The housing sector gets a dressing-down on The Archers, the leader of the Lib Dems unsettles the RIBA and Interserve skirts around the issue of a major loss. Well, they say there’s no such thing as bad publicity …
Leave it out
I was delighted to learn that HS2 plans to build a “green corridor” featuring 7 million trees along the first phase of the train route from London to Birmingham. As well as the trees, there will be fauna-friendly things such as bat houses and more than 200 ponds for great crested newts and other amphibians. All good stuff, but I couldn’t help wondering why HS2 thinks trees near the line are going to be a good thing when Network Rail plans to fell a similar number in order to save commuters from the annual hell that is “leaves on the line”.
Interesting that Interserve has brought in Nick Pollard as a non-exec. The former Balfour Beatty man is in charge of Cory Riverside Energy, which, according to Interserve, “generates renewable baseload electricity from London’s residual waste”. Cory says something slightly different. “We operate the largest energy-from-waste facility in the UK,” the blurb on its website reads. Given the £200m-plus it has lost on its foray into energy-from-waste, perhaps it’s understandable that Interserve has decided to underplay what Cory does.
Now, I’m no Archers fan, but I did happen to catch a snippet of the Sunday omnibus edition on Radio 4 and was taken aback by one of the storylines. One expects intrigue at the flower and produce show or a bust-up in the Ambridge cricket team, but Pat Archer tearing a strip off the local developer for reneging on a social housing pledge – well, it’s verging on being a topic relevant to the under-40s. I especially liked the detailed explanation from private equity boss Justin Elliott that “increasing cost of labour, materials and the level of infrastructure” had squeezed his profit margins. No, Pat didn’t buy that excuse either, so it’s shaping up into a good old village spat. Who’ll win the day? Evil profiteering businessman or much loved local do-gooder? Tune into the next omnibus to find out.
Don’t blow it
I suspect Vince Cable would side with Pat Archer in any fictional social housing-related, Ambridge-based fist fight. A colleague attended the official launch of the Lib Dem leader’s new housing policy at the RIBA last week, where he slammed the developer-led model and the planning system for failing to provide enough affordable housing. But before outlining his policy fix he briefly reminisced about his early political career as a Glasgow city councillor in the 1970s, when he said the UK managed to build some 375,000 homes a year. Unfortunately, he admitted: “Some of them weren’t great, I have to say. Some of the ones I signed off on, like Red Road, have subsequently had to be blown up.” Perhaps aware this wasn’t the sort of thing his audience at the RIBA might think was a good thing, he sought to reassure them by adding: “The vast majority of them have survived and become perfectly good dwellings.”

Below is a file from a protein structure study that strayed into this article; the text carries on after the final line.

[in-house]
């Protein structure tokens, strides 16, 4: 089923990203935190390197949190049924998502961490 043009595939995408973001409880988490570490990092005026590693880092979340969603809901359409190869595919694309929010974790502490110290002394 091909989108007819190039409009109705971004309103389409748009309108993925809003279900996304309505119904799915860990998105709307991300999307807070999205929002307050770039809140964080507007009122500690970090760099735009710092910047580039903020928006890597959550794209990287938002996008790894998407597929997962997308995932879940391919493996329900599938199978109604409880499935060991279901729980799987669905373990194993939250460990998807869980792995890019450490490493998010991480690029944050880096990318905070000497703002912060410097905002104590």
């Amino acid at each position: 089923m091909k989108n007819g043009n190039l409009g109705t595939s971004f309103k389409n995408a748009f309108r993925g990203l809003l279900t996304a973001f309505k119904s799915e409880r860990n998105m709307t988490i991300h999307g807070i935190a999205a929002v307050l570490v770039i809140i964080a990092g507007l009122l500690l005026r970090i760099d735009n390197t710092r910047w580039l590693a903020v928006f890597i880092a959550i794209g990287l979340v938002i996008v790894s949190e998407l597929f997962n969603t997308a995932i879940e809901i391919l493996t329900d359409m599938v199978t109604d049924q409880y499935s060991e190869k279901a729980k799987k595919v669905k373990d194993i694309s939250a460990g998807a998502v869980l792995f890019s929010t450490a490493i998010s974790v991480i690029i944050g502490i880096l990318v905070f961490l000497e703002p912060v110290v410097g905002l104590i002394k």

Speaking of fist fights, tempers were frayed at the final session last week of Negroni Talks, a series of debates for the London Festival of Architecture held at Hackney’s trendy Ombra bar. The subject was architecture’s future after Brexit, with passionate speeches from people on both sides of the vote and contributions from the floor. Irish architect and academic Kevin Rowbotham struck a particularly depressed note, shouting: “The world is fucked and you are wondering whether investment will continue?” As the evening wore on, his outbursts continued, prompting the MC to declare testily: “If I were a judge, you would be taken down.” My scribe tells me Rowbotham replied that he was more circus master than judge. Better than circus clown, I suppose.
Workers from road maintenance contractor FM Conway have “Come Together” to be pictured on the Abbey Road crossing in London made famous by the Beatles album of the same name. Why? Well, because as part of the firm’s deal with Westminster council it was required to resurface the road and repaint the zebra crossing featured on the album cover. Let’s hope its deal with the council is a good one and means the contractor doesn’t have to tell it that “You Never Give Me Your Money” and that it has to “Carry That Weight” as a result. The End
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